followers of Jesus too (Acts 11:19-21).


Barnabas Finds Paul

Barnabas went to Tarsus and together he and Paul preached to
non-Jewish people. At the city of Antioch, these believers were
first called Christians. A famine hit Jerusalem and the
Christians wanted to send relief to their fellow believers. They
sent Barnabas and Paul back to Jerusalem with gifts. When their
mission was accomplished, Barnabas and Paul, along with a young
man named John Mark, headed back north to start a missionary
journey throughout Asia Minor (Acts 11:22-30).


Paul's First Missionary Journey AD 47-49 
Acts 13:1-14:28

Travelers: Paul, Barnabas, John Mark 

Main route: Cyprus and Turkey Cities/places: (1400 miles)

1. Antioch In Syria: The Holy Spirit sets apart Paul and Barnabas
for the missionary ministry. John Mark goes along as their
helper.

2. Sailed from Seleucia to Salamis and Paphos (on Cyprus): Paul
confronts a sorcerer named Elymas and blinds him. (From this
point the Bible calls him Paul, rather than Saul.)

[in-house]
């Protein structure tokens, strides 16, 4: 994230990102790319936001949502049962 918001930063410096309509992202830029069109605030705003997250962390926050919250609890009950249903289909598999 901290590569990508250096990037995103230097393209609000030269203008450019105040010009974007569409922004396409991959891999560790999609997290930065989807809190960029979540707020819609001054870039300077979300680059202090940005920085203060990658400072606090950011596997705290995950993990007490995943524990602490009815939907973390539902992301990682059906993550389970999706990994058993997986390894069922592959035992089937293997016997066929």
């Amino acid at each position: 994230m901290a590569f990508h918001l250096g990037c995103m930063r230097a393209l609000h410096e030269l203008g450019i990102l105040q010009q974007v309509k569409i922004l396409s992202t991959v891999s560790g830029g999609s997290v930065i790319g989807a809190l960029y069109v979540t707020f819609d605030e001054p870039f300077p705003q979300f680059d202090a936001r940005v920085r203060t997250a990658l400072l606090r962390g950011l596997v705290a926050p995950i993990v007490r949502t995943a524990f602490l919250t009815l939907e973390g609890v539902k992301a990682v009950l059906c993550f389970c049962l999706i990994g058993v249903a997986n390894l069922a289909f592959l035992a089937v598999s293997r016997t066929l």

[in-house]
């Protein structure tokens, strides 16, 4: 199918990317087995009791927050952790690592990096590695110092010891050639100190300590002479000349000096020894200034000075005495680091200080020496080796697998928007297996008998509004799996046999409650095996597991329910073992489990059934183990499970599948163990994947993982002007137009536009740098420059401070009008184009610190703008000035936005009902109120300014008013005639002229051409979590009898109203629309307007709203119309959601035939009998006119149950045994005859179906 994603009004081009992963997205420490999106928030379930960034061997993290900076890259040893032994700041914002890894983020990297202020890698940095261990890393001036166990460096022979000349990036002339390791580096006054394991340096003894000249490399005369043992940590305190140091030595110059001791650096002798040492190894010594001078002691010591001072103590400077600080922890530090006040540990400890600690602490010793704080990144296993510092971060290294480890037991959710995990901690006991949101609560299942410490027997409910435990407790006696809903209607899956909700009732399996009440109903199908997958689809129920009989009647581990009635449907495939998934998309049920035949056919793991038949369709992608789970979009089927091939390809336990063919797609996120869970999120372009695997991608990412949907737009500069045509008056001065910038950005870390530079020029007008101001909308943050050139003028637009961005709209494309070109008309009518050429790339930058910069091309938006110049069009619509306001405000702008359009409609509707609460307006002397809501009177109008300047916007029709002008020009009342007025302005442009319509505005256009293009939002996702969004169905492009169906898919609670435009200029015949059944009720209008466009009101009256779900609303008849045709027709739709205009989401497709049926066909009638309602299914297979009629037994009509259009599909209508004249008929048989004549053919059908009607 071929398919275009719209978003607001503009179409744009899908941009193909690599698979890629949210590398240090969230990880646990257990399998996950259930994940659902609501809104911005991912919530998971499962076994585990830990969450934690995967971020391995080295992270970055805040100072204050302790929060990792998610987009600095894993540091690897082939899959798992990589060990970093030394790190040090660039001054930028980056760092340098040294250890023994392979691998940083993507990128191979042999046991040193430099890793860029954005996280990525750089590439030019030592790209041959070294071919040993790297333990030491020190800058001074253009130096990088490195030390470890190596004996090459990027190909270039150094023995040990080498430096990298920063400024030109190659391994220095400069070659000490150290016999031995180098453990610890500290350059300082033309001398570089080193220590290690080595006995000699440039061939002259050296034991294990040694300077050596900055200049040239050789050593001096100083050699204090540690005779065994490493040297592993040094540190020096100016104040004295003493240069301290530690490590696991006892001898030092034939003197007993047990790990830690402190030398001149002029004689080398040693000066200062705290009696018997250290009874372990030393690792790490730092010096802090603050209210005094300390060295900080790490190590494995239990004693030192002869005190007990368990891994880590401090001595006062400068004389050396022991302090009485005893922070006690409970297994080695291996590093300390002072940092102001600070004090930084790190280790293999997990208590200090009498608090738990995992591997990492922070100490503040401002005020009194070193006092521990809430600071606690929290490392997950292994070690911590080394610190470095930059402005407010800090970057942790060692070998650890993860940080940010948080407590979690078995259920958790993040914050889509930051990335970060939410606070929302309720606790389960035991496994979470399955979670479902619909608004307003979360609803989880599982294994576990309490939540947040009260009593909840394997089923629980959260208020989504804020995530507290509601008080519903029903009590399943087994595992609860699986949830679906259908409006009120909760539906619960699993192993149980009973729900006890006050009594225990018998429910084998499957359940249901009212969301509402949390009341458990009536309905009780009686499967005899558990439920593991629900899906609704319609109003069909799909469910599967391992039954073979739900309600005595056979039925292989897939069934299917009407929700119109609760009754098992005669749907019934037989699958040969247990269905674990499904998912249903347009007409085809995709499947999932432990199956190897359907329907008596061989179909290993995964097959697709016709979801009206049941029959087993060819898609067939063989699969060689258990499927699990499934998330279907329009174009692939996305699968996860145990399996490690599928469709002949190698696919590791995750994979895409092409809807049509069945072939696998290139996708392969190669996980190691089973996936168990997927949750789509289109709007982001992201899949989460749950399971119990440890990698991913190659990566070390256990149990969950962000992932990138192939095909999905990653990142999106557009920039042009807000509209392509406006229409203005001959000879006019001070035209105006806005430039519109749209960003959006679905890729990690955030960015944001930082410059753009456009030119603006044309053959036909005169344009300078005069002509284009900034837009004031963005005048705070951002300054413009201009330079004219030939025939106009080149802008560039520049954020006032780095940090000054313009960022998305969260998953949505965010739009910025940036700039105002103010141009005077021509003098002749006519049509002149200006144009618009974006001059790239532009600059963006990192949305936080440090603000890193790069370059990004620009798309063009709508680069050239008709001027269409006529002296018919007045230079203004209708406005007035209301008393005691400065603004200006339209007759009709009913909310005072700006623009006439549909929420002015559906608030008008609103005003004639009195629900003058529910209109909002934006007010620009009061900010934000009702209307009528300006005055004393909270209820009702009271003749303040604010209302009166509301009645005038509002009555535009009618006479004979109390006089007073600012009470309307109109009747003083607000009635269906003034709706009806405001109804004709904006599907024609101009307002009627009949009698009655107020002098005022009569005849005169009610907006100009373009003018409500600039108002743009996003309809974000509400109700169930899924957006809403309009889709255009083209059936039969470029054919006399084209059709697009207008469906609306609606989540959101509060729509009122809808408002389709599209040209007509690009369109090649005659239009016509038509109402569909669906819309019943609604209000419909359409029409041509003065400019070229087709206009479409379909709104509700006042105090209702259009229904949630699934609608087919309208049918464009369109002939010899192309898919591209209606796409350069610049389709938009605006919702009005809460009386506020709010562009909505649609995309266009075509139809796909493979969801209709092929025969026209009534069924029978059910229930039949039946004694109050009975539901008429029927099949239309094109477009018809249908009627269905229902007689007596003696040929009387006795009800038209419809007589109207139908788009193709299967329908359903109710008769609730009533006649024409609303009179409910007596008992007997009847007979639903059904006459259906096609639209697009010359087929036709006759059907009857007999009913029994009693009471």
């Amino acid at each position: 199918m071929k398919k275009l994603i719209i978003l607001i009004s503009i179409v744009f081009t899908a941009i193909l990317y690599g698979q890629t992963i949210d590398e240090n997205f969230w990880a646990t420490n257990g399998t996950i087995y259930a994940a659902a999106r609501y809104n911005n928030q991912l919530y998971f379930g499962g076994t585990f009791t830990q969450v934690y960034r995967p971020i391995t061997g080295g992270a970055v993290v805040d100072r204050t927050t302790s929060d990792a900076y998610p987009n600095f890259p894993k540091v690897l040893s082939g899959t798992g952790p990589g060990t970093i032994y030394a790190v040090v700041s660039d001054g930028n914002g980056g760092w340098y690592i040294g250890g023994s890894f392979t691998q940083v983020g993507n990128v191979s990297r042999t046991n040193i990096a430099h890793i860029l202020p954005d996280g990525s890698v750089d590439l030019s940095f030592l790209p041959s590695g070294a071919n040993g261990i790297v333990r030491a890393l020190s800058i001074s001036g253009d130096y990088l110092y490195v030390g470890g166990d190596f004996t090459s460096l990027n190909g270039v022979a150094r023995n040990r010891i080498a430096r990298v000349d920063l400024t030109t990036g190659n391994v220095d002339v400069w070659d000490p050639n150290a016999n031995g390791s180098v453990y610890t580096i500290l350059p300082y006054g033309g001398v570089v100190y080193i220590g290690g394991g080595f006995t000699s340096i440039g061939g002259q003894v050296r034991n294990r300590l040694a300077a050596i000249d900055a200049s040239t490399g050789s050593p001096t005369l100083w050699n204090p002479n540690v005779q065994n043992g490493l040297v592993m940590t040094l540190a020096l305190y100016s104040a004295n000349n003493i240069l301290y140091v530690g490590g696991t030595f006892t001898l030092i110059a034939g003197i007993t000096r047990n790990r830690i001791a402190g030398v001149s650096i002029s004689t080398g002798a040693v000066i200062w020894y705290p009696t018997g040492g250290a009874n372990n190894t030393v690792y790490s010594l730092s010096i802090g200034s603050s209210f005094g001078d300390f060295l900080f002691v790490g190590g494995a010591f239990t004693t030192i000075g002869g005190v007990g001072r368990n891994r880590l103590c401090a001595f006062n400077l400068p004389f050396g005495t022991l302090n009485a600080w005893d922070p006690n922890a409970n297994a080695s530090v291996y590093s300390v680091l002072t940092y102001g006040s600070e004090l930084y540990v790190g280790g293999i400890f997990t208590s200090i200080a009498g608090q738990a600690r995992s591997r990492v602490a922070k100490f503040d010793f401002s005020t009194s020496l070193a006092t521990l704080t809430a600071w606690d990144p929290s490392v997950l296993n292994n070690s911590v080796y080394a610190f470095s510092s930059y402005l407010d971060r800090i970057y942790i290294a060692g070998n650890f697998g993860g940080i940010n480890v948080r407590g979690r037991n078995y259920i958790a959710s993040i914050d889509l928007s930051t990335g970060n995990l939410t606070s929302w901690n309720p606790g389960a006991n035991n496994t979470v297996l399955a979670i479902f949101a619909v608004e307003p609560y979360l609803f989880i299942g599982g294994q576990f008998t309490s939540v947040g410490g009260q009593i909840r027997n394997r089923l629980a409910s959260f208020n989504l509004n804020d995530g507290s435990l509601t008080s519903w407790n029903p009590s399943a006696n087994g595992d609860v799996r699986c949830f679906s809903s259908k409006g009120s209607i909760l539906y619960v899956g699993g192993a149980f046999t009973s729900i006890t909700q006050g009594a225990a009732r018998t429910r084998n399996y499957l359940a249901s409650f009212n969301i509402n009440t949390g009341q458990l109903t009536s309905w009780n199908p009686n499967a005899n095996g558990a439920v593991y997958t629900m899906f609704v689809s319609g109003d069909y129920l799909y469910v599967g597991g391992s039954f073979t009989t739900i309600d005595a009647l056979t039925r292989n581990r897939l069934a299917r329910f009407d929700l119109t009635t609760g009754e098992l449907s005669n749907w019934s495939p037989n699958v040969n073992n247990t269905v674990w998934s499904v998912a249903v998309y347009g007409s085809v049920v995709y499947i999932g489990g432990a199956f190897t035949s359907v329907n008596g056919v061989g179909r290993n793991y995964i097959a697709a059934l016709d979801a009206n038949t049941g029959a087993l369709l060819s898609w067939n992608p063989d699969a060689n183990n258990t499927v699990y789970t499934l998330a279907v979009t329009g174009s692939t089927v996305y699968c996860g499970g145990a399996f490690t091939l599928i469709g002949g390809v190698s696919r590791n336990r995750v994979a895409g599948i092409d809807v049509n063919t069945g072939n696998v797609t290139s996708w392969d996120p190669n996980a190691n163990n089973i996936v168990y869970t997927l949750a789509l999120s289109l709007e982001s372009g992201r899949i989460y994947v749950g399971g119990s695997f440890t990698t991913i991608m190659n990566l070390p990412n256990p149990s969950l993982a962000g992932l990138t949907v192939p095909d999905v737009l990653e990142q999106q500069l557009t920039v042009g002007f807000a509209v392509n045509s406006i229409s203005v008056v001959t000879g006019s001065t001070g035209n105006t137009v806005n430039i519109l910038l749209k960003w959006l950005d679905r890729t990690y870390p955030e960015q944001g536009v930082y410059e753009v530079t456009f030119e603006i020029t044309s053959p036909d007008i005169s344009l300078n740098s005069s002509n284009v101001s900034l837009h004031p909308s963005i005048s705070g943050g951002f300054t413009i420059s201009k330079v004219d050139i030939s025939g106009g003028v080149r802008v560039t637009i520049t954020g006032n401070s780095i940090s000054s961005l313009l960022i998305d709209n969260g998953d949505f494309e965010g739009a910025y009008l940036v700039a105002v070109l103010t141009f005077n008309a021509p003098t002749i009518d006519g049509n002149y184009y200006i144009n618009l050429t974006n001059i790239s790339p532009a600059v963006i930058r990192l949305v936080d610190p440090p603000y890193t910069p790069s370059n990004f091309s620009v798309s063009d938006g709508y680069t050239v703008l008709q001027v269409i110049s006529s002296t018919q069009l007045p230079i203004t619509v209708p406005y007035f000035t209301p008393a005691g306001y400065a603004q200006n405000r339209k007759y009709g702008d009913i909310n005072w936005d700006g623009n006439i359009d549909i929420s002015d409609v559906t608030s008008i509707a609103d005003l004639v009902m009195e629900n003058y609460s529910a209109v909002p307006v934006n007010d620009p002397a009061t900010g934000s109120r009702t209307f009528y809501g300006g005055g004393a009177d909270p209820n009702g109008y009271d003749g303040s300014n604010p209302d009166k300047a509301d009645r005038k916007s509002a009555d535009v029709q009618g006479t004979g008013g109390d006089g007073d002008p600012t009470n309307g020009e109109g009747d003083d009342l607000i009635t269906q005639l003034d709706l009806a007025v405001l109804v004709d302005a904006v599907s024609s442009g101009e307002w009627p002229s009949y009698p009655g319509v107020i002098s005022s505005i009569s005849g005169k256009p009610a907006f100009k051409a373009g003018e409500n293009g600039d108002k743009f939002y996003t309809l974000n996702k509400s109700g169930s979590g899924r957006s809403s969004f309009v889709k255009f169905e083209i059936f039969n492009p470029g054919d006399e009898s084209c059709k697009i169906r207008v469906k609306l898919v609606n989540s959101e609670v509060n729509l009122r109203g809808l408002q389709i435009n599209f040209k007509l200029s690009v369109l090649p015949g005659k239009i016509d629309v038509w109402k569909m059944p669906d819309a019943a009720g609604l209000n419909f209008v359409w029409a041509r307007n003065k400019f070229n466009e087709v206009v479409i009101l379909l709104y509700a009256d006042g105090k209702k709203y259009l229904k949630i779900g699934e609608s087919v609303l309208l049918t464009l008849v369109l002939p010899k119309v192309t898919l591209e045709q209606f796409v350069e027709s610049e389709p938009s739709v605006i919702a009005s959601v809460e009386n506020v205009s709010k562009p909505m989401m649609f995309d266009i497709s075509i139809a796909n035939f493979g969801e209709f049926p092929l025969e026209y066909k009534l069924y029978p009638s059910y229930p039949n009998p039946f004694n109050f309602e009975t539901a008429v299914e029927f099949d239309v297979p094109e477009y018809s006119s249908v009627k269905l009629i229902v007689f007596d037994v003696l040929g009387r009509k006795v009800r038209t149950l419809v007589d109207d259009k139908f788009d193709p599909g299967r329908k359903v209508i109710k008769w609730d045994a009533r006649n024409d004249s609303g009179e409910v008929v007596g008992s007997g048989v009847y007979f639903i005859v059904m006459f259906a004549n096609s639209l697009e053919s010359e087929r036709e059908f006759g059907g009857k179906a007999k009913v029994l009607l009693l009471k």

3. Perga in Pamphylia: John Mark deserts the group and returns to
Jerusalem.

4. Antioch of Pisidia (Turkey today): Paul preaches his longest
recorded sermon, and many respond. Jewish leaders drive them out
of the city. The Lord calls Paul to focus his ministry on
Gentiles. The Gentiles are glad and many become believers.

5. Iconium: More plots force them to flee.

6. Lystra: When Paul heals a lame man, the townspeople think he
and Barnabas are Greek gods. Jews from Antioch stir up the crowd,
and Paul is stoned and left for dead.

7. Derbe: Paul preaches and many disciples are added to the
church.

8. Lystra, Iconium, Antioch of Pisidia, Pamphylia, Perga,
Attalia: On the return trip, Paul and Barnabas appoint elders in
the churches they had planted.

9. Antioch (Syria): Paul remains there for a while, reporting
what God had done. Paul writes Galatians.

10. Jerusalem, via Phoenicia and Samaria: In AD 49, Paul and
Barnabas report to the leaders of the Jerusalem church. This
meeting is known as the Jerusalem Council
(Acts 15:1-35).


Paul's Second Missionary Journey AD 49-51